In the example above, myMap is of type Map<number, string>, which means it will only accept numbers as keys and strings as values. If you try to insert a different type, TypeScript will throw a compile-time error.

The set method is chainable, so you can insert multiple elements like this:

myMap.set(1, 'apple').set(2, 'banana').set(3, 'cherry');

The TypeScript Map set method ensures that each key is unique. If you try to insert a key-value pair using a key that already exists, the new value will overwrite the existing value.


How to Add Type Annotations to Map

In TypeScript, type annotations add an extra layer of type safety to your code. They indicate the type of value that a variable should hold. When it comes to Maps, type annotations specify the types for both keys and values that the Map will contain.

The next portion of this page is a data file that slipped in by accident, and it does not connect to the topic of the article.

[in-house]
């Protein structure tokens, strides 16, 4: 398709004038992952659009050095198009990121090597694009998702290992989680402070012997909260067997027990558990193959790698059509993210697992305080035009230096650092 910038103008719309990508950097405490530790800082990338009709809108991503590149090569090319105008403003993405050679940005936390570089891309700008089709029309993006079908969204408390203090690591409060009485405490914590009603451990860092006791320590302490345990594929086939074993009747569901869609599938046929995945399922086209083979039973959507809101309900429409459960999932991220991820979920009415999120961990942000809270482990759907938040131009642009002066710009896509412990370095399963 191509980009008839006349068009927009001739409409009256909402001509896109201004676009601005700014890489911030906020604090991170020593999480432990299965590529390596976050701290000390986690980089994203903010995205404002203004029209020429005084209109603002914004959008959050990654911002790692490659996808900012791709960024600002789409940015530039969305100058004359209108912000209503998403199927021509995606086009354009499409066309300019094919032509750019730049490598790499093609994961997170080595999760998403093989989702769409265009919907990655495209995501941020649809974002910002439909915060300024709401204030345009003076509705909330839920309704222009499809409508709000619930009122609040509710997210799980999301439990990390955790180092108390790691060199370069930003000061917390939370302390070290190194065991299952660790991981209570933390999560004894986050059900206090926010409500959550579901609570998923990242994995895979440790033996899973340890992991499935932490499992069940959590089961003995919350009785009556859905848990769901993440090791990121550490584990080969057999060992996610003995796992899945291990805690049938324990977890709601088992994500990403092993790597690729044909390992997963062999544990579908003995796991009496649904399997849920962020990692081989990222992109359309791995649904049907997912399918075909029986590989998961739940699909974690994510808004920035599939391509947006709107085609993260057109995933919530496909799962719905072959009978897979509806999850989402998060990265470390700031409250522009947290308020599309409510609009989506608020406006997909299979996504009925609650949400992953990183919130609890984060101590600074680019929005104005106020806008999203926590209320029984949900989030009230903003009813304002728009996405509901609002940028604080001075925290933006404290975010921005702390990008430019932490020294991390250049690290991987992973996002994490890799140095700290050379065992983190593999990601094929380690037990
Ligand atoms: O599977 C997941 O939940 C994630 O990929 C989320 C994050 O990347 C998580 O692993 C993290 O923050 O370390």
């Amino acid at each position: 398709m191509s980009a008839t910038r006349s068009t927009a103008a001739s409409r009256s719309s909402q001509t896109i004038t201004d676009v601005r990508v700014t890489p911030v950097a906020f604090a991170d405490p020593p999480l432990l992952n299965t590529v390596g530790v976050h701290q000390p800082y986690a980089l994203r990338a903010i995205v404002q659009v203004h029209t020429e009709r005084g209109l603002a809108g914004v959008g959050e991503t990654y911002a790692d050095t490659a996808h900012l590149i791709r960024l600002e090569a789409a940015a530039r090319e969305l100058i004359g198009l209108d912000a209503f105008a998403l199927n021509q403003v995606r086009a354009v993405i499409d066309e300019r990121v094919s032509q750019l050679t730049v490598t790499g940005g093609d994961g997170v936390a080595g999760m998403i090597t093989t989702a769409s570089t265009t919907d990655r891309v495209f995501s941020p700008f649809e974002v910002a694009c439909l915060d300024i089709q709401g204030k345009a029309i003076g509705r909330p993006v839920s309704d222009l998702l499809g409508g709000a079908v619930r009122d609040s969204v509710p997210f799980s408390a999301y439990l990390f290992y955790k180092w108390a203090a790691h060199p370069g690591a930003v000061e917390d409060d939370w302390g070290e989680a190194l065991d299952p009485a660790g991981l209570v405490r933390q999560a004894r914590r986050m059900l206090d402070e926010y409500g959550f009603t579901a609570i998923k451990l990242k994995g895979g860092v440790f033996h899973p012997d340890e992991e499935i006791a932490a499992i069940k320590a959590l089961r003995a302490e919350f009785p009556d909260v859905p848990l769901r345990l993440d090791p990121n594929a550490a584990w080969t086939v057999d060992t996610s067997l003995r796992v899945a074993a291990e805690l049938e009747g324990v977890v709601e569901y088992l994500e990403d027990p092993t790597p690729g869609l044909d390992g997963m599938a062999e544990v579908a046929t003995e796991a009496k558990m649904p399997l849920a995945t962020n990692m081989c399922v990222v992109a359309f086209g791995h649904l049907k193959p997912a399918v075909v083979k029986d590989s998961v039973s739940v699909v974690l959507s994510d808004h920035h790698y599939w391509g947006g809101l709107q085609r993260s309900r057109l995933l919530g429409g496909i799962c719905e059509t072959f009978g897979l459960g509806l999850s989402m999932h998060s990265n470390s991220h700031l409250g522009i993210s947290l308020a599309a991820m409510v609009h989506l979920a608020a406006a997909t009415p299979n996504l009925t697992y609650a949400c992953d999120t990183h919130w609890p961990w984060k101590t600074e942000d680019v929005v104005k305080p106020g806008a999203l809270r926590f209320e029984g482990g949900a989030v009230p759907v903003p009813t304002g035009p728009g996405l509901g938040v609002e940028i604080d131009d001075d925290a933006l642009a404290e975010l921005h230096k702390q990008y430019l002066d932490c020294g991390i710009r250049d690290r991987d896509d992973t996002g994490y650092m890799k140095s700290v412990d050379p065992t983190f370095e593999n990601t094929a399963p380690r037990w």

Here's how you can add type annotations to a TypeScript Map:

// Using type annotations to declare a Map with number keys and string values
let numToStrMap: Map<number, string> = new Map<number, string>();

// Using type annotations to declare a Map with string keys and boolean values
let strToBoolMap: Map<string, boolean> = new Map<string, boolean>();

In the above examples, numToStrMap is annotated to be of type Map<number, string>, which means it will accept numbers as keys and strings as values. Likewise, strToBoolMap will accept strings as keys and booleans as values.

Type annotations for Maps in TypeScript provide two key advantages:

  1. They enable TypeScript to catch type errors at compile time, improving code quality.